A large part of the story takes part during the annual survivors club gathering so we were able to catch up with previous characters – always something I love. As with the other stories in this series the writing is very powerful and emotive, and I feel Mary Balogh’s writing really captures how I would imagine the characters to be feeling, so it is very easy to get pulled into the story.

I love romance and this book has it in spades, do not think it is all flowery language and no substance though, it is a fantastic book and I cannot recommend it enough – the best of the series so far. You do not need to read the others in the set first but I am sure once you read this one you will want to.

Rating: ★★★★★ 

Book Information
  • Author: Mary Balogh
  • Series: Survivors Club (4)
  • Format: Paperback
  • Publisher: Piatkus
  • Genre: Historical Romance
  • Buy on Kindle (UK)Buy from Amazon (UK)

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Oct 132014

While I was reading the series, I made this blog post.  I made some kind of promise to go back and update it, which I didn’t really do.  I did post some questions that I hoped got answered.  There are major spoilers coming up for the series if you’ve not read it, so beware!

Here are the things I wanted answered, and whether we got them.

  • Does Moiraine survive, who rescues her if she does (does she rescue herself)?
    Answered.  Mat, Thom and Jain rescue her from the Snakes and Foxes.
  • What did Moiraine see in Rhuidean, and how much of that is ever revealed to us?
    Partially answered.  Not revealed to us in great detail, other than she saw her own rescue, and her fight with Lanfear.
  • Mat – just everything about Mat.  What does he end up doing, does he end up using the Horn? Does his death mean he’s no longer linked to it? Does anyone else realise that?
    Answered.  He died due to the balefire ‘incident’ and was brought back to life, and so is no longer linked to the horn.  Olver blows it.
  • Who is Olver, and is he Gaidal Cain?
    Strongly implied but never answered.
  • What is the taint on Saidin?  Does it ever get explained?
    Not really answered.
  • Just exactly what is going on with the seals?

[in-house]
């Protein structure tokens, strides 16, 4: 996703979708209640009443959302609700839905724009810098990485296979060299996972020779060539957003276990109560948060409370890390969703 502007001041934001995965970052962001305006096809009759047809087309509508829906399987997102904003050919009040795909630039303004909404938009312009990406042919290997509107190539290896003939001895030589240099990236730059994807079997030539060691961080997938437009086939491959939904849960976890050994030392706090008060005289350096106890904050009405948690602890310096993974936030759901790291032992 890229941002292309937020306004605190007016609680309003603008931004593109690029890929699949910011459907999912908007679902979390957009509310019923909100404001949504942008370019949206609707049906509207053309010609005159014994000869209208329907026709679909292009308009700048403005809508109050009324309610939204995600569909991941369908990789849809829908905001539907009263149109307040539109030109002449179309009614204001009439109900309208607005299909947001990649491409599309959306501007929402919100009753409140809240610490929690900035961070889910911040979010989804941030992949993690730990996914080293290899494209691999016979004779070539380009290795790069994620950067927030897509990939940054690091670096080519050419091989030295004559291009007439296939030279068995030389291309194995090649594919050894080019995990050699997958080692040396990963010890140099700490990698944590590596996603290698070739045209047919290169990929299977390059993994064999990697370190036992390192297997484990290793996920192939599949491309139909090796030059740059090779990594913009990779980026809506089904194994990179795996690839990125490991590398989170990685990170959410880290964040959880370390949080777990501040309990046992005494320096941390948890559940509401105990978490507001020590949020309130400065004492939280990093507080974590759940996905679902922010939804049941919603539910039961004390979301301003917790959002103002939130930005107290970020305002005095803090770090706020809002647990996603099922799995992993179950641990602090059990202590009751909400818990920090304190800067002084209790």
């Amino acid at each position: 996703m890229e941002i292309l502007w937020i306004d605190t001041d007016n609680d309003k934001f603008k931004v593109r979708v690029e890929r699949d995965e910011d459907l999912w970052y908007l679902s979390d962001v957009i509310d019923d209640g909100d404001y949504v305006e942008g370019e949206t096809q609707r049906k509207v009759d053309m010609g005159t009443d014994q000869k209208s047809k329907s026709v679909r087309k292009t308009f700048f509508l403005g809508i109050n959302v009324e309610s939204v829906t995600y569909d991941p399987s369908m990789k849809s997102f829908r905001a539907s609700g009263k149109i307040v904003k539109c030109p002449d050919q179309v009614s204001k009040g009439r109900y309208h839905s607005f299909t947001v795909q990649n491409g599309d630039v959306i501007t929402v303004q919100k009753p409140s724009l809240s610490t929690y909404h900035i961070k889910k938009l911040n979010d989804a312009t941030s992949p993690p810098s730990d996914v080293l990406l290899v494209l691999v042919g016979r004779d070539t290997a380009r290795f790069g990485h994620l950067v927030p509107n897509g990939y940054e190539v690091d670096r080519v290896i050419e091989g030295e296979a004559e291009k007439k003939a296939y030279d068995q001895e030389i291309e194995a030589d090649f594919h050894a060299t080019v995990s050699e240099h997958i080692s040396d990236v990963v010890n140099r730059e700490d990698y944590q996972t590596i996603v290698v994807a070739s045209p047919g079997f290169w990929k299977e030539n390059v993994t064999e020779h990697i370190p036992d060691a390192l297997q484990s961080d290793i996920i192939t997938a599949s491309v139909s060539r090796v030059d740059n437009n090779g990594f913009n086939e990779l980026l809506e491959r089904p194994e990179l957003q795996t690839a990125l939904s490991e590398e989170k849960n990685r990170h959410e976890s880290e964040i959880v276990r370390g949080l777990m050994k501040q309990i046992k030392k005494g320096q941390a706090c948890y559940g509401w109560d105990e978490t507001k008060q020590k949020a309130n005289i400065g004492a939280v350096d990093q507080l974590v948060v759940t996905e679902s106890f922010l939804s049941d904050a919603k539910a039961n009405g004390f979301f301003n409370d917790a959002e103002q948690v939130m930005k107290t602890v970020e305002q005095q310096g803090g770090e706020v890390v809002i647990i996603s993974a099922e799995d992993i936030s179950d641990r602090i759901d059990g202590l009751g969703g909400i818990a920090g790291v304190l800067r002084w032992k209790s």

Not really answered, although there are implications.  Dark Ones touch, not quite in exactly the right place, etc.
  • How important was Herid Fel and which of the Forsaken did him in?
    Not really answered.  Min takes up Herid’s research.  We don’t really know who killed him.
  • What is going on with Lews Therin inside Rand’s head.  Are they really talking to each other?  Does Lews hear Rand in his own timeline?
    Answered.  Rand is Lews, Lews is Rand.  It’s a long story, but it works out beautifully.
  • What happens in general to the Aiel after it’s all done.
    Implied but not really answered.
  • Do the Tinkers ever find the song?
    Not answered.  Jordan said in interviews that they never will though.
  • Do the Tinkers and the Aiel ever forgive each other?
    Not answered.
  • Do Moiraine and Thom end up together?
    Answered.  Yes.
  • Does Elayne ever work out Mat’s fox-head medallion and does that play any role later?
    Answered.  Partially and yes, very much so.
  • Do they ever relearn the art of healing without having to use energy from the patient (i.e. can they heal with just the One Power, like in the Age of Legends)?
    Answered.  This is what Nynaeve has learned to do.
  • Just what the hell is Verin really up to?  Who is she, how old is she, and how long has she known about the events leading up to where we are in the books?
    Answered.  She’s accidentally Black Ajah.  It’s a long story.
  • Does Elayne ever work out how to make angreal and sa’angreal?
    Not answered.  However, Rand gives her an angreal seed, so she may be able to use that to learn.